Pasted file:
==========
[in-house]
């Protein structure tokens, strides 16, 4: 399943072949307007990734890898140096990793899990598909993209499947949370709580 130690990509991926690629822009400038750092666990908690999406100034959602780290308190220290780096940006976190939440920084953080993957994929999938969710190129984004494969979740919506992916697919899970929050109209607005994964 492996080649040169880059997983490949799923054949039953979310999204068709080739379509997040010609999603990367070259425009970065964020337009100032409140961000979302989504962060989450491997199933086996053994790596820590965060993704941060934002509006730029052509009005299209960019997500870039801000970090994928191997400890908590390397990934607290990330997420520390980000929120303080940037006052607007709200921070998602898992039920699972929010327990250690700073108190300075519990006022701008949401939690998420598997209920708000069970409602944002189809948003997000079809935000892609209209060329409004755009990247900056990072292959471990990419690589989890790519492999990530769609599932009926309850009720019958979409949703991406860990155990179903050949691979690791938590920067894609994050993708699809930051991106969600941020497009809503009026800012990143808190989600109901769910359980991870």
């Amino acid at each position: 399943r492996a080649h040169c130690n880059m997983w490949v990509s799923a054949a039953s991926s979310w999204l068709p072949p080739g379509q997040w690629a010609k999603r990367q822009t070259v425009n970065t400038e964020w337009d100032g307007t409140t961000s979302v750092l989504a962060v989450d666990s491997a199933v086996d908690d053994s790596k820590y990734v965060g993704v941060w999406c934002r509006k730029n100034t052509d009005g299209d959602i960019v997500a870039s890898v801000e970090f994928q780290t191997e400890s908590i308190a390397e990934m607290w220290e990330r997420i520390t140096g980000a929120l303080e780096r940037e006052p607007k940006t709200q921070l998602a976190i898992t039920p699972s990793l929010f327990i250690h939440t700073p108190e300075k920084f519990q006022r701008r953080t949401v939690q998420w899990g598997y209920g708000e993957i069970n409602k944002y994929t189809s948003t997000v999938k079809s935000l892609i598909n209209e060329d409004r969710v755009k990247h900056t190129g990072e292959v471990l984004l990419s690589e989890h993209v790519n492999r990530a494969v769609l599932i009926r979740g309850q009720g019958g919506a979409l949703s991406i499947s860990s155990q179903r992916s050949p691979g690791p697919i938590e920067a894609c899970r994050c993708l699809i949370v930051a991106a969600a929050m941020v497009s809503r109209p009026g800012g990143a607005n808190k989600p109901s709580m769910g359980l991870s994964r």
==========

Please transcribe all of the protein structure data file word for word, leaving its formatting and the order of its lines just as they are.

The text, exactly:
[in-house]
């Protein structure tokens, strides 16, 4: 399943072949307007990734890898140096990793899990598909993209499947949370709580 130690990509991926690629822009400038750092666990908690999406100034959602780290308190220290780096940006976190939440920084953080993957994929999938969710190129984004494969979740919506992916697919899970929050109209607005994964 492996080649040169880059997983490949799923054949039953979310999204068709080739379509997040010609999603990367070259425009970065964020337009100032409140961000979302989504962060989450491997199933086996053994790596820590965060993704941060934002509006730029052509009005299209960019997500870039801000970090994928191997400890908590390397990934607290990330997420520390980000929120303080940037006052607007709200921070998602898992039920699972929010327990250690700073108190300075519990006022701008949401939690998420598997209920708000069970409602944002189809948003997000079809935000892609209209060329409004755009990247900056990072292959471990990419690589989890790519492999990530769609599932009926309850009720019958979409949703991406860990155990179903050949691979690791938590920067894609994050993708699809930051991106969600941020497009809503009026800012990143808190989600109901769910359980991870």
């Amino acid at each position: 399943r492996a080649h040169c130690n880059m997983w490949v990509s799923a054949a039953s991926s979310w999204l068709p072949p080739g379509q997040w690629a010609k999603r990367q822009t070259v425009n970065t400038e964020w337009d100032g307007t409140t961000s979302v750092l989504a962060v989450d666990s491997a199933v086996d908690d053994s790596k820590y990734v965060g993704v941060w999406c934002r509006k730029n100034t052509d009005g299209d959602i960019v997500a870039s890898v801000e970090f994928q780290t191997e400890s908590i308190a390397e990934m607290w220290e990330r997420i520390t140096g980000a929120l303080e780096r940037e006052p607007k940006t709200q921070l998602a976190i898992t039920p699972s990793l929010f327990i250690h939440t700073p108190e300075k920084f519990q006022r701008r953080t949401v939690q998420w899990g598997y209920g708000e993957i069970n409602k944002y994929t189809s948003t997000v999938k079809s935000l892609i598909n209209e060329d409004r969710v755009k990247h900056t190129g990072e292959v471990l984004l990419s690589e989890h993209v790519n492999r990530a494969v769609l599932i009926r979740g309850q009720g019958g919506a979409l949703s991406i499947s860990s155990q179903r992916s050949p691979g690791p697919i938590e920067a894609c899970r994050c993708l699809i949370v930051a991106a969600a929050m941020v497009s809503r109209p009026g800012g990143a607005n808190k989600p109901s709580m769910g359980l991870s994964r």